As the seas rose, she grew a respiratory system in the lab. A new kind of selkie, she replaced her old lungs, and made a life in the depths.
Carbon monoxide has long been classified as a substance that is toxic to mammalian tissue in high concentrations. Yet this classification may soon be turned on its head. At the Marine Mammal Society in late 2017, researchers presented their discovery that the high accumulation of carbon monoxide in the blood helps elephant seals make deep ocean dives. This discovery has major implications for biomedical research into human organ transplants. Diving deep into this research, Gabrielle Friesen breathes new life into the Celtic selkie myth. Could this be how humans escape the consequences of climate change?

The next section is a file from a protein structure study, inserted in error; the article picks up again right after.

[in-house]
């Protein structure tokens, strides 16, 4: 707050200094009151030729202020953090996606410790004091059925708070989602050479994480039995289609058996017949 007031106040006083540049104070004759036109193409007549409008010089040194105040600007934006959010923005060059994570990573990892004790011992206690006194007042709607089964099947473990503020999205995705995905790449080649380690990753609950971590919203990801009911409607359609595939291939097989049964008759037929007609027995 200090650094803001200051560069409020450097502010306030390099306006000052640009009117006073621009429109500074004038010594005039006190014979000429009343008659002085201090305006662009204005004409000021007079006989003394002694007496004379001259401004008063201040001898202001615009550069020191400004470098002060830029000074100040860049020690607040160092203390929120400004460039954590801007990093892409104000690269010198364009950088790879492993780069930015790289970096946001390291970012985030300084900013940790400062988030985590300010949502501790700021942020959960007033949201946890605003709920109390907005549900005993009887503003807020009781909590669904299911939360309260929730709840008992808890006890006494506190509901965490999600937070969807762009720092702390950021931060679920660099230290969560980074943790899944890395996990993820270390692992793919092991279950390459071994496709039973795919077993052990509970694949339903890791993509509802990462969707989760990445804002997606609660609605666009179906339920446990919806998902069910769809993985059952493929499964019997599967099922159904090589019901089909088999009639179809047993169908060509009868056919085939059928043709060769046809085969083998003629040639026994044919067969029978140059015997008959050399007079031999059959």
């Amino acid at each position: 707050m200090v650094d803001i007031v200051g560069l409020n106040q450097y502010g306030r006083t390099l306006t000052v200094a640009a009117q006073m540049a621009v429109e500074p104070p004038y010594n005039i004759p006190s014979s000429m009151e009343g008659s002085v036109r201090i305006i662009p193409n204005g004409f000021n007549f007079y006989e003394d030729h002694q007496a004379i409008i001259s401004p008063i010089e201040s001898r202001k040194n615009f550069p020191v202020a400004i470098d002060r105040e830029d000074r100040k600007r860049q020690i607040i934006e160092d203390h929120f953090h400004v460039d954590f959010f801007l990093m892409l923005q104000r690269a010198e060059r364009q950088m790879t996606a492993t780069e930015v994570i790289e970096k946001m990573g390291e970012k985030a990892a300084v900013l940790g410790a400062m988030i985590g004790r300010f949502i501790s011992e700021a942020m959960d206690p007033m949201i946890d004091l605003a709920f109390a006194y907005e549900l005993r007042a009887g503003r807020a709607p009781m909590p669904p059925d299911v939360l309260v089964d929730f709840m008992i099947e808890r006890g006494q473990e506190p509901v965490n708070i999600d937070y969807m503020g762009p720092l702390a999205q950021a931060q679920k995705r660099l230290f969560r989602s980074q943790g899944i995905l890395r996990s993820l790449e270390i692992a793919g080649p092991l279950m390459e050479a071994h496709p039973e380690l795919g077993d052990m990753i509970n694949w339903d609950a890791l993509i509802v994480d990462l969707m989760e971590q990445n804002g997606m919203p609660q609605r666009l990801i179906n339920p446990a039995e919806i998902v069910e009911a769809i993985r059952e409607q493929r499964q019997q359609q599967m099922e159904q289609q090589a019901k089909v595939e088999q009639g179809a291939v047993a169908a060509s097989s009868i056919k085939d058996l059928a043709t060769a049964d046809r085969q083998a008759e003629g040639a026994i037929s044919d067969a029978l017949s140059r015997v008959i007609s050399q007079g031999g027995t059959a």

//Gabrielle Friesen @BeteMonstrueuse deepest fears are dogs and the ocean. She enjoys talking about bats, and old things buried in archives.//
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